Sunday, May 27, 2012

Penny And Her Song

Let me start out by telling you that I love Kevin Henkes.  Truthfully, while I don't know anyone who is a Kevin Henkes hater, I'm a little over the moon about him.  I have met him several times at conferences, have signed books, and even asked him to come to my library when I worked on Nantucket (he really was interested, but couldn't).  I have loved all of his books (even Kitten's First Full Moon grew on me after a few readings).  And when I found out that he had written a reader, called Penny and Her Song, and that he had featured a new mouse character, I begged my HarperCollins connection for one.  And I mean BEGGED.  When I received it in the mail, I was thrilled.  I'd already heard some pre-pub buzz, and it was all positive.

But instead of sitting right down and reading it right there, I let it sit.  I didn't even open the cover.  I couldn't figure out why for a long time, and told myself that I was letting the anticipation build.  That I had received my ARC so far ahead of time that I didn't want to read it and write about it immediately, since it wouldn't be published yet.  But the real truth was, I was afraid.  I was afraid Penny wouldn't live up to his other fabulous mouse characters, who have helped guide children through all of their growing up.  I was afraid Henkes, who has capably handled multiple other formats, wouldn't be a strong beginning reader author.  I didn't want there to be a conditional book for me "Well, I love Kevin Henkes, except for that one..."

These were all silly worries.  Kevin Henkes is an award-winning author for a reason, and his first beginning reader is definitely not a mis-step.  But now that I've reassured you, I'll go back and tell you a little about the text.

Penny comes skipping home from school with a song to sing.  She wants to share it with her parents, but they both tell her the song will have to wait - that the babies are asleep.  Penny is dejected, and goes off to sing in her room.  Singing to herself in her room doesn't work either - this special song needs an audience.  Penny moves on to other activities, and her song is temporarily forgotten.  When the family is together at dinnertime, Penny tries to share this song again.  Her parents remind her that the dinner table is also not an appropriate place for this song. 

Just when the reader is beginning to feel that Penny will never get to sing her song, dinner is finished.  Penny begins her production, singing proudly to her beaming audience.  Her song is so infectious that the whole family is singing along.  They dance, they sing, even the babies "sang along in their own baby way" (p. 23).  It's a true family hootenanny, including funny costumes and more songs.  This impromptu performance has the added benefit of wearing everyone out and getting them ready for bed.  The book ends peacefully, with a reassurance that Penny will not forget her special song.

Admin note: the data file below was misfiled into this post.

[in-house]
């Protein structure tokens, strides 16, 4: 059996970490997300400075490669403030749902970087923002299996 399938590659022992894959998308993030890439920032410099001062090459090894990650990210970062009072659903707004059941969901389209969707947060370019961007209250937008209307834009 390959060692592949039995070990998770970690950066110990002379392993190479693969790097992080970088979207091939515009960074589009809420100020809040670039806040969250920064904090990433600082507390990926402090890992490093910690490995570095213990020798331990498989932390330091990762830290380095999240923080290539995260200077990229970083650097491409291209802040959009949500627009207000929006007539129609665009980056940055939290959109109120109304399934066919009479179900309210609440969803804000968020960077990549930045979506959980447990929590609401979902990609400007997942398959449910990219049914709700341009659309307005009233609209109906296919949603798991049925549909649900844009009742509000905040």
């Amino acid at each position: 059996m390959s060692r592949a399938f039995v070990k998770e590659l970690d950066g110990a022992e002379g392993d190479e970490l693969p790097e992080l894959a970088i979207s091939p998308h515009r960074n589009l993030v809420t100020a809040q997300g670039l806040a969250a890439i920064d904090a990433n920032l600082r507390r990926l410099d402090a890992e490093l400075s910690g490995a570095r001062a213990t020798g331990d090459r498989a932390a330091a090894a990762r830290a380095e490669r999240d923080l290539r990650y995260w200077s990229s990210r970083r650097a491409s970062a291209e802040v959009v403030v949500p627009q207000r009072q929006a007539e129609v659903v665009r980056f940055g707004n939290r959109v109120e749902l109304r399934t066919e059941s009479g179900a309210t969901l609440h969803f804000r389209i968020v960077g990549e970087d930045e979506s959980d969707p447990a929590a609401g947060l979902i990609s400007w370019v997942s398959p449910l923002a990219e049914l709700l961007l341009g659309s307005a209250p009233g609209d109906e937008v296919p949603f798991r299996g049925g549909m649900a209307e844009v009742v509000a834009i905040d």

A few words now about the format - this reader is unleveled, but should be fairly easy for a strong first grade reader to read with a little help.  Most words are easy to decipher, and there are only a couple that young readers might struggle with - "beautifully" and  "flopped" and a couple of  others.  The story is broken up into two chapters, with dinner being the dividing event.  Most pages have four or five lines of text on them, with plenty of white space to rest readers' eyes.  The text is repetitive, but there is a natural energy to the story.  It keeps moving ahead and readers want to continue to find out more about Penny's song.  Henkes has also included plenty of illustrations in a variety of sizes.  These help both with context for unfamiliar words, and also to give more information about the characters than the brief text allows.

There are several things going on in this text.  Penny's story reminds me a little of the Frances books (Hoban) with the story including Penny's song.  Her song is a perfect creation - it includes rhymes and its simple counting theme also suits young children, who will want to continue singing it (so a word to the wise, when you sing it as you read, pick a familiar tune).  The coziness and structure of Penny's family also reminds me of the Frances stories.  While there are clear expectations set out for Penny (she may not sing during dinner or while the babies are napping), she is clearly cherished.  Her creativity is appreciated, and when it is finally the right time, her song is the star of the show.  The needs of the entire family come first, but Penny's individuality is also recognized. 

While this is a new format and new character for Henkes, there are definitely some familiar characteristics.  Penny is shown strutting around, just like Lilly does.  While Penny's parents are reminiscent of Frances, they also have the coziness and loving reassurance that Chrysanthemum's parents exhibit.  Musical notes break the planes of the illustrations, a technique Henkes uses in several other stories.  The pastel colors are Henkes hallmarks as well.

Penny and Her Song is a terrific addition to both any beginning reader collection and to a collection of Henkes' works.  The story is simple and sweet, with a conflict that many children can relate to.  I shouldn't have worried - Henkes has produced another great story.  I can't wait to read more stories about Penny and her family.

Penny and Her Song.  Kevin Henkes.  Greenwillow Press, 2012.

ARC sent by publisher for review

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